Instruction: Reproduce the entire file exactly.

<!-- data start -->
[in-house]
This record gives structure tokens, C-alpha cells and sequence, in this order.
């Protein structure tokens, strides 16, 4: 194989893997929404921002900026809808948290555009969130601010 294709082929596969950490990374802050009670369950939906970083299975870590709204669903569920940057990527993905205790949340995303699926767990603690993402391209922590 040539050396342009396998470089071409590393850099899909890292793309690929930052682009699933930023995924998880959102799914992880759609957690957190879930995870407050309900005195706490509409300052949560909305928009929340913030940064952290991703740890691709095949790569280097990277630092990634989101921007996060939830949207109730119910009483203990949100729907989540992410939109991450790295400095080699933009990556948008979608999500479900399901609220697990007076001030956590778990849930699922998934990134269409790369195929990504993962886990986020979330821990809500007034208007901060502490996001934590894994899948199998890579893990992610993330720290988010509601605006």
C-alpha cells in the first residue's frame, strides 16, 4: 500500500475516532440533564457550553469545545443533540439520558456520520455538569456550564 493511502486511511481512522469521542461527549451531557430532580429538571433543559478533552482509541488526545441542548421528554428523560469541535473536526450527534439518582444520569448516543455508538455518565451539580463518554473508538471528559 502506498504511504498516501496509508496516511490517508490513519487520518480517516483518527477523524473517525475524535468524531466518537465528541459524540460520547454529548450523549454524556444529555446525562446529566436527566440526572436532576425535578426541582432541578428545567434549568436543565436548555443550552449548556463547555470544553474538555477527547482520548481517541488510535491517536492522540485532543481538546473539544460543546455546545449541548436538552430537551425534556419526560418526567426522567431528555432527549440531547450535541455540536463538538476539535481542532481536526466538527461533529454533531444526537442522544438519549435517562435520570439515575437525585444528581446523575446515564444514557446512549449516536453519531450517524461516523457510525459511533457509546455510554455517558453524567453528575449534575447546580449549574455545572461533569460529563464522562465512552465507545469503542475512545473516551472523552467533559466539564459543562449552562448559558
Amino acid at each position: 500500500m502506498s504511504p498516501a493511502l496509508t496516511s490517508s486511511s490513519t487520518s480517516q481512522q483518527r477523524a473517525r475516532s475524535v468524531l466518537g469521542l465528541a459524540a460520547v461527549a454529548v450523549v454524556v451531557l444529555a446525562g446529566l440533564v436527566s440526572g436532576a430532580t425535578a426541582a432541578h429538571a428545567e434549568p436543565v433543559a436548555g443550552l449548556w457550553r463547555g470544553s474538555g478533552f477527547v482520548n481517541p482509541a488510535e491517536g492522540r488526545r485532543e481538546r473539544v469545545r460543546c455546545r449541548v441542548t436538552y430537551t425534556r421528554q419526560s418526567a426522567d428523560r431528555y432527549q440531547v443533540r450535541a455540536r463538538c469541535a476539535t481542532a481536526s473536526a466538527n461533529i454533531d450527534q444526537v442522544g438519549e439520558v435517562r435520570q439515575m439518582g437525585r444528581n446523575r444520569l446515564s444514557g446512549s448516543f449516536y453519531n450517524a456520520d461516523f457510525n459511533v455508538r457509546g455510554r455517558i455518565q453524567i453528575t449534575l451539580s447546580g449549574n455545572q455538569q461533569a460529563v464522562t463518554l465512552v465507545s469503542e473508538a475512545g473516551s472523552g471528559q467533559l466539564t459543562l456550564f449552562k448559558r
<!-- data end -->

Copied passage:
[in-house]
This record gives structure tokens, C-alpha cells and sequence, in this order.
């Protein structure tokens, strides 16, 4: 194989893997929404921002900026809808948290555009969130601010 294709082929596969950490990374802050009670369950939906970083299975870590709204669903569920940057990527993905205790949340995303699926767990603690993402391209922590 040539050396342009396998470089071409590393850099899909890292793309690929930052682009699933930023995924998880959102799914992880759609957690957190879930995870407050309900005195706490509409300052949560909305928009929340913030940064952290991703740890691709095949790569280097990277630092990634989101921007996060939830949207109730119910009483203990949100729907989540992410939109991450790295400095080699933009990556948008979608999500479900399901609220697990007076001030956590778990849930699922998934990134269409790369195929990504993962886990986020979330821990809500007034208007901060502490996001934590894994899948199998890579893990992610993330720290988010509601605006």
C-alpha cells in the first residue's frame, strides 16, 4: 500500500475516532440533564457550553469545545443533540439520558456520520455538569456550564 493511502486511511481512522469521542461527549451531557430532580429538571433543559478533552482509541488526545441542548421528554428523560469541535473536526450527534439518582444520569448516543455508538455518565451539580463518554473508538471528559 502506498504511504498516501496509508496516511490517508490513519487520518480517516483518527477523524473517525475524535468524531466518537465528541459524540460520547454529548450523549454524556444529555446525562446529566436527566440526572436532576425535578426541582432541578428545567434549568436543565436548555443550552449548556463547555470544553474538555477527547482520548481517541488510535491517536492522540485532543481538546473539544460543546455546545449541548436538552430537551425534556419526560418526567426522567431528555432527549440531547450535541455540536463538538476539535481542532481536526466538527461533529454533531444526537442522544438519549435517562435520570439515575437525585444528581446523575446515564444514557446512549449516536453519531450517524461516523457510525459511533457509546455510554455517558453524567453528575449534575447546580449549574455545572461533569460529563464522562465512552465507545469503542475512545473516551472523552467533559466539564459543562449552562448559558
Amino acid at each position: 500500500m502506498s504511504p498516501a493511502l496509508t496516511s490517508s486511511s490513519t487520518s480517516q481512522q483518527r477523524a473517525r475516532s475524535v468524531l466518537g469521542l465528541a459524540a460520547v461527549a454529548v450523549v454524556v451531557l444529555a446525562g446529566l440533564v436527566s440526572g436532576a430532580t425535578a426541582a432541578h429538571a428545567e434549568p436543565v433543559a436548555g443550552l449548556w457550553r463547555g470544553s474538555g478533552f477527547v482520548n481517541p482509541a488510535e491517536g492522540r488526545r485532543e481538546r473539544v469545545r460543546c455546545r449541548v441542548t436538552y430537551t425534556r421528554q419526560s418526567a426522567d428523560r431528555y432527549q440531547v443533540r450535541a455540536r463538538c469541535a476539535t481542532a481536526s473536526a466538527n461533529i454533531d450527534q444526537v442522544g438519549e439520558v435517562r435520570q439515575m439518582g437525585r444528581n446523575r444520569l446515564s444514557g446512549s448516543f449516536y453519531n450517524a456520520d461516523f457510525n459511533v455508538r457509546g455510554r455517558i455518565q453524567i453528575t449534575l451539580s447546580g449549574n455545572q455538569q461533569a460529563v464522562t463518554l465512552v465507545s469503542e473508538a475512545g473516551s472523552g471528559q467533559l466539564t459543562l456550564f449552562k448559558r